The question remains, however, whether the Skee-Ball mark should remain protected or whether it has become generic. The bar's attorney argues that the mark is not protectable because "there's no other word to describe Skee-Ball. Under trademark law, if a noun identifies a common name for something and not a source, then it's not protected." Consequently, if Skee-Ball wants to maintain its trademark, it will need to show why the term has not become generic. Zipper and aspirin are just two examples of trademarks that became "genericized" in the United States, and Skee-Ball may be next.


Boycotting Basketball

The controversy over LA Clippers owner Donald Sterling continues to grow. In an interview with CNN's Anderson Cooper, Sterling said that he was "baited" into making a series of racist remarks to his now former girlfriend, V. Stiviano. Sterling did not stop there, however; he also inexplicably "doubled down on his criticism" of former NBA star Magic Johnson, calling the former Laker a "bad role model" because he "has AIDS" and has not done enough to help other minorities. (Johnson, it should be noted, has been HIV-positive since 1991, but his disease has not progressed to AIDS. After learning of his diagnosis, Johnson founded the Magic Johnson Foundation to help combat the spread of HIV, and has also started and helped bring businesses to under-served, urban areas).

After Sterling's latest remarks, Roger Mason, vice-president of the National Basketball Players Association (NBAPA), announced that several players were ready to strike next season if Sterling still owned the Clippers. "I was just in the locker room three or four days ago. LeBron and I talked about it," Mason said in an interview scheduled to air this Wednesday night. "He ain't playing if Sterling is still an owner." According to Mason, other NBA stars will also join the boycott if Sterling remains owner: "[w]e have player reps, we've got executive committee members ... Leaders of the teams, they're all saying the same thing, 'If this man is still in place, we ain't playing.'" Mason says that promise holds true even if Sterling's wife, Shelly, is the team owner: "[n]o Sterling deserves to be an owner of that franchise any longer," Mason remarked. "And I've gone down the line from LeBron to the other guys in the league that I've talked to and they all feel the same way. There's no place for that family in the NBA." Shelly Sterling has "vowed," however, to hold on to the team.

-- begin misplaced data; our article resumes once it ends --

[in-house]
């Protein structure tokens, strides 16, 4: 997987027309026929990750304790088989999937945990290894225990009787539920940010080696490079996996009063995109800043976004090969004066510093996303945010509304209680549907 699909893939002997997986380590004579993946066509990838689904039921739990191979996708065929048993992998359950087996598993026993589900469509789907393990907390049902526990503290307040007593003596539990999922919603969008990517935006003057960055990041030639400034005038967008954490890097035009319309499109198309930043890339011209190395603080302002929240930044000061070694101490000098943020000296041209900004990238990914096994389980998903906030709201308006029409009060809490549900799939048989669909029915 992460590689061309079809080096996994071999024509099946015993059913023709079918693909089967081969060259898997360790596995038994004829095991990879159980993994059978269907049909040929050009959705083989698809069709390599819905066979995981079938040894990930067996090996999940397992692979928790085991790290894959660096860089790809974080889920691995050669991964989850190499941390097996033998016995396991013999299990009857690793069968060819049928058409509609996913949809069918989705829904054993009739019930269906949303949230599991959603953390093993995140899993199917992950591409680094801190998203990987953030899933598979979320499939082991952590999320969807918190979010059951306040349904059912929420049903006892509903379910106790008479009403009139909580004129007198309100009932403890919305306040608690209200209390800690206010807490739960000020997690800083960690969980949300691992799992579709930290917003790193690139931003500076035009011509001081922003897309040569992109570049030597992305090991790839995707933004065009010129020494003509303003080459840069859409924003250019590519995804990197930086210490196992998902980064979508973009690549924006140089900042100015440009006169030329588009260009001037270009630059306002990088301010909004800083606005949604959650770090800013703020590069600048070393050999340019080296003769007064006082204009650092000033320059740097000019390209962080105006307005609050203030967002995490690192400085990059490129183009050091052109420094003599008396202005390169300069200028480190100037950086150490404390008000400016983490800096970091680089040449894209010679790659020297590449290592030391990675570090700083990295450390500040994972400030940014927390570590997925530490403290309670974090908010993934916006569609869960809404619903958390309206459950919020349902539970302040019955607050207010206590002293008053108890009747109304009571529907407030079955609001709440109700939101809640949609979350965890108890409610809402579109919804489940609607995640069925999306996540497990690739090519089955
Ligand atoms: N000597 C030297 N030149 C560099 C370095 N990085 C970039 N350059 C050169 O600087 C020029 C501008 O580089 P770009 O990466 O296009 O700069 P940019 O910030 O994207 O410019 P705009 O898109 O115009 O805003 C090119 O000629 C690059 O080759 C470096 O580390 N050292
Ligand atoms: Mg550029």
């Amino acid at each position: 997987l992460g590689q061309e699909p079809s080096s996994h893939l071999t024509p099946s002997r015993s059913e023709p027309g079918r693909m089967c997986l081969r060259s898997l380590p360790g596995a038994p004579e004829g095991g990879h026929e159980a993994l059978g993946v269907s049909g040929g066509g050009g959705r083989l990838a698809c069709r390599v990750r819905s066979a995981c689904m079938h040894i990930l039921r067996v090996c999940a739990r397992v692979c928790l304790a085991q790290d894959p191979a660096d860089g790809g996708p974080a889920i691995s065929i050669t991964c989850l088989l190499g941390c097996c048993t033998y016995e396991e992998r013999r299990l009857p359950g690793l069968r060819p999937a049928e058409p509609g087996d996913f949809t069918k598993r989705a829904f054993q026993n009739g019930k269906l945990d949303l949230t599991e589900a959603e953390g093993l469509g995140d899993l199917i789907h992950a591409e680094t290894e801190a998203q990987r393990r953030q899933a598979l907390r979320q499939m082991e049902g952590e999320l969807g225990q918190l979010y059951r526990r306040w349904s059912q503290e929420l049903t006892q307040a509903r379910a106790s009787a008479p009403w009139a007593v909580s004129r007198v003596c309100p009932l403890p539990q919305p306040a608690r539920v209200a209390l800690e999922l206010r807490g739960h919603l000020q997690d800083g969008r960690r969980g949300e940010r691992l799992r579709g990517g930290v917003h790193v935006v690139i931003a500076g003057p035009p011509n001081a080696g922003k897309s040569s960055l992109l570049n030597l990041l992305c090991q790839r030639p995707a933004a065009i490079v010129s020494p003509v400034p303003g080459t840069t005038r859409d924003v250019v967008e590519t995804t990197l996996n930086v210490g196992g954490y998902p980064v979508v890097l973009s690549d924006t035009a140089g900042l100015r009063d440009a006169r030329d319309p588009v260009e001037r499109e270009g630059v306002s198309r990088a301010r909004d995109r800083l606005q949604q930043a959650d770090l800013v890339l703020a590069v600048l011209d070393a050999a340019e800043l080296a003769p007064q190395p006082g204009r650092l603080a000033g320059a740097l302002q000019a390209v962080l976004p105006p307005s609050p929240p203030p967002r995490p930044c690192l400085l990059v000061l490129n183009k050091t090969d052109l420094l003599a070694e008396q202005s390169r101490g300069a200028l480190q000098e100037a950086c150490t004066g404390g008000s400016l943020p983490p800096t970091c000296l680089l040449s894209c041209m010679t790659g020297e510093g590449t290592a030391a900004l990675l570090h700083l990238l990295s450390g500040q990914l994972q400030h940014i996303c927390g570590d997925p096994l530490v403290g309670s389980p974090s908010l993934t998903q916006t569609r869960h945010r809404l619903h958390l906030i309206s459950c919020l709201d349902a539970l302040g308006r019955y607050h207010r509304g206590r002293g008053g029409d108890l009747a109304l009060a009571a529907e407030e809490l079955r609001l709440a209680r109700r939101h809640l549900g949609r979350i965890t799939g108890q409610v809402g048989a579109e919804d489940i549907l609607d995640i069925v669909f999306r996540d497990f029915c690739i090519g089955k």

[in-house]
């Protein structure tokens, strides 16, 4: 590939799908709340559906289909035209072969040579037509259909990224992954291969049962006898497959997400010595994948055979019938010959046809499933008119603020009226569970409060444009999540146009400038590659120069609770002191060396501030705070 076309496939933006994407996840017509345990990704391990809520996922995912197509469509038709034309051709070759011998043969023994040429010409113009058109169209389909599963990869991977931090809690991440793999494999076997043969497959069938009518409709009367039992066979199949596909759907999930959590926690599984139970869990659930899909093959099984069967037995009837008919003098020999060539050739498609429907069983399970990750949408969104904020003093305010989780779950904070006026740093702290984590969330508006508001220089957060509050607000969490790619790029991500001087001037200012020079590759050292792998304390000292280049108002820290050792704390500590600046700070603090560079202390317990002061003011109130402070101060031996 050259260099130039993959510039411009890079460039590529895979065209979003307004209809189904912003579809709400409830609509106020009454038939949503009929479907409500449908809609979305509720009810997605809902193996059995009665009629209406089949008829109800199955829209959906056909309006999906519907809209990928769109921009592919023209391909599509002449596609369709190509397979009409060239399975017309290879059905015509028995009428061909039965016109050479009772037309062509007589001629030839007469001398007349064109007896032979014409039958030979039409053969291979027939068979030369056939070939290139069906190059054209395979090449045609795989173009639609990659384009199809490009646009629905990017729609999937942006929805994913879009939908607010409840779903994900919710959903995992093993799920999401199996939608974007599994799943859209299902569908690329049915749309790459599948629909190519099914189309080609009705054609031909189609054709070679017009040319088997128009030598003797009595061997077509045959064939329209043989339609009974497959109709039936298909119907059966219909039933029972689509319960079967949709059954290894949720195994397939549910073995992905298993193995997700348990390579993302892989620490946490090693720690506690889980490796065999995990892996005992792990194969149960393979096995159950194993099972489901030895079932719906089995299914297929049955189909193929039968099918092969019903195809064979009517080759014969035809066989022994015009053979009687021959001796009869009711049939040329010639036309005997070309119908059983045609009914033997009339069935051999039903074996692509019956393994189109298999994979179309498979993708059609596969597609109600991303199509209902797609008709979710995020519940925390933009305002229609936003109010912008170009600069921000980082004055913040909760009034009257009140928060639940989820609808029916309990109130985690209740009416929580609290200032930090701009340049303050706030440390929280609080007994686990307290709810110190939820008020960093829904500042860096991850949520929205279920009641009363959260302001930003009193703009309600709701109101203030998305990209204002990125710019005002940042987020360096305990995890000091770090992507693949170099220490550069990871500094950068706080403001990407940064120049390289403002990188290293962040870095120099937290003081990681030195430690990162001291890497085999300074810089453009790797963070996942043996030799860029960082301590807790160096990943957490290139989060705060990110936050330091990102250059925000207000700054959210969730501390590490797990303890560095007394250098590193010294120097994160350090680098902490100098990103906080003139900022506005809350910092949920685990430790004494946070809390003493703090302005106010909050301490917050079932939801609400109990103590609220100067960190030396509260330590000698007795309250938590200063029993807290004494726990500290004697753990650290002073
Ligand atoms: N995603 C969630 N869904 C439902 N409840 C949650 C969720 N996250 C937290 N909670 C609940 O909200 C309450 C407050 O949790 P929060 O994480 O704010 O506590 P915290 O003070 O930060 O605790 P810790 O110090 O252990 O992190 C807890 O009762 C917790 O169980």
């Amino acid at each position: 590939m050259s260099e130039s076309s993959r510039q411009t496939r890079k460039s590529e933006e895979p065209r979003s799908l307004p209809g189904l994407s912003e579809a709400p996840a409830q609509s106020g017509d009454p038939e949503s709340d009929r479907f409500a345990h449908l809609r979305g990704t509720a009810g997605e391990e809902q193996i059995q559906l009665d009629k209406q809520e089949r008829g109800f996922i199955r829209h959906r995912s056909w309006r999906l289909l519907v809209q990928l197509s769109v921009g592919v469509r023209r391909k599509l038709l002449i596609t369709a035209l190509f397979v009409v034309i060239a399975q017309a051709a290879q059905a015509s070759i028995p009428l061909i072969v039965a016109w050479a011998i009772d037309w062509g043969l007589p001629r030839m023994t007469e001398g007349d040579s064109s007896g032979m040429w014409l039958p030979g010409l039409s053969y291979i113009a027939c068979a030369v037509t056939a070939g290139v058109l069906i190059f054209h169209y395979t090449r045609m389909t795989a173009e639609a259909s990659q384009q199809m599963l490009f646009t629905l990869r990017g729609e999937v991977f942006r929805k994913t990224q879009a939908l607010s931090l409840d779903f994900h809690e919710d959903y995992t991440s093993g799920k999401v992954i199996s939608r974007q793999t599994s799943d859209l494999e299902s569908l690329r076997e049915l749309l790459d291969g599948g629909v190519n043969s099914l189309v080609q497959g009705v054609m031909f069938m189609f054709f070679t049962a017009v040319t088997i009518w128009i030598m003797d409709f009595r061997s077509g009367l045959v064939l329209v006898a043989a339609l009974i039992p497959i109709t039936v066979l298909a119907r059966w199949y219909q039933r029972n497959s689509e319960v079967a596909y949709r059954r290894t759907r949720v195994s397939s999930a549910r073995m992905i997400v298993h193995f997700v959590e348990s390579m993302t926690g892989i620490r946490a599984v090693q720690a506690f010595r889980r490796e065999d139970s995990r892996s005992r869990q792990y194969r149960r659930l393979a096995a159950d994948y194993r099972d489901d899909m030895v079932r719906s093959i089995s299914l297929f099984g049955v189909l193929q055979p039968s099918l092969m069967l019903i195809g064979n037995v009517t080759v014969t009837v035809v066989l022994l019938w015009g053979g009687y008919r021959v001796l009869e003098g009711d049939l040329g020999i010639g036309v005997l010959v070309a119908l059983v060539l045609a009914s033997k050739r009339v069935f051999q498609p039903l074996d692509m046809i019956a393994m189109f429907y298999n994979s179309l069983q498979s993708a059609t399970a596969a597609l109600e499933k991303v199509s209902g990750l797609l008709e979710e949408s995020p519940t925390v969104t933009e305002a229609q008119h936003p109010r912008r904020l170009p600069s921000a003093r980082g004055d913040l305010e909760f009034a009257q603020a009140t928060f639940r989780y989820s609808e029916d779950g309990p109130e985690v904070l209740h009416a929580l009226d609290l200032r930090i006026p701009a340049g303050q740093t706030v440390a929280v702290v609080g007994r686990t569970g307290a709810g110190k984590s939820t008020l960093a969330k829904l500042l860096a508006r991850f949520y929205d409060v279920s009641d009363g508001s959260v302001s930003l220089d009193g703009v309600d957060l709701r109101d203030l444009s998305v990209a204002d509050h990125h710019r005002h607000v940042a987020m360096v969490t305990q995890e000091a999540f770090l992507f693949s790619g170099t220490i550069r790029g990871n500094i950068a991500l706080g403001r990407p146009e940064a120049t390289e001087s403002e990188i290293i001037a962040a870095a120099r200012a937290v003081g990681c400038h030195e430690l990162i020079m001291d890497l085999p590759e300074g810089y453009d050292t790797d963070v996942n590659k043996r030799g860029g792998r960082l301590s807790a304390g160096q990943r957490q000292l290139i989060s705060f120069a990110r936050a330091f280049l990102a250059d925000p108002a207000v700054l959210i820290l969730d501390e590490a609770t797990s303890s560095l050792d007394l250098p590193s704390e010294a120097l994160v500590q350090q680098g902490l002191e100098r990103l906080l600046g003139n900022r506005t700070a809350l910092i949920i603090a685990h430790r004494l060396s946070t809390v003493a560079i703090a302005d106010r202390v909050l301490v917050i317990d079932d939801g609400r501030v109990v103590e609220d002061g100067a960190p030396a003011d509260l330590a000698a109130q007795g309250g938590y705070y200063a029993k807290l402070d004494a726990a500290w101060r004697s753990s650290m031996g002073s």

Although the ownership of the Clippers remains uncertain, it is clear that the Sterling saga is far from over.


With Friends Like These, Who Needs Friends?

An art collector has sued the former assistant and friend of famed American artist Jasper Johns in New York federal court, claiming that the assistant pilfered more than $6.5 million worth of art from Johns and then sold it under false pretenses. Plaintiff Frank Kolodny alleges that he paid Johns' assistant, James A. Meyer, $400,000 for a stolen work. The lawsuit also claims that Meyer took "nearly two dozen artworks by Jasper Johns" from the artist's studio, "and then, together and with the aid and assistance of the Dorfmans," also named as defendants in the suit, "sold to unsuspecting buyers, including plaintiff." According to the complaint, Mayer has already been indicted for these fraudulent sales.

The plaintiff's suit goes on to allege that the conspiracy between the Dorfmans and Mayer went on for over six years, resulting in the sale of over $6.5 million worth of Johns' art. To accomplish such a feat, the defendants allegedly represented to potential buyers that Meyer had received the artwork as a gift from Johns, even providing buyers with an affidavit from Meyer, notarized by Dorfman's wife. "Each affidavit falsely provided, among other things, that: (1) Meyer received the artwork directly from Jasper Johns; (2) Meyer is the rightful owner of the work and he has the right to sell it; (3) the work is recorded in Jasper Johns' archive; and (4) the work is authentic." As of a result of this fraud, Kolodny says that the work for which he paid $400,000 is now "unsaleable." Consequently, he is seeking the return of the purchase price paid for the work as well as damages for RICO fraud, common-law fraud and breach of warranty.


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This page contains a single entry from the blog posted on May 15, 2014 4:14 PM.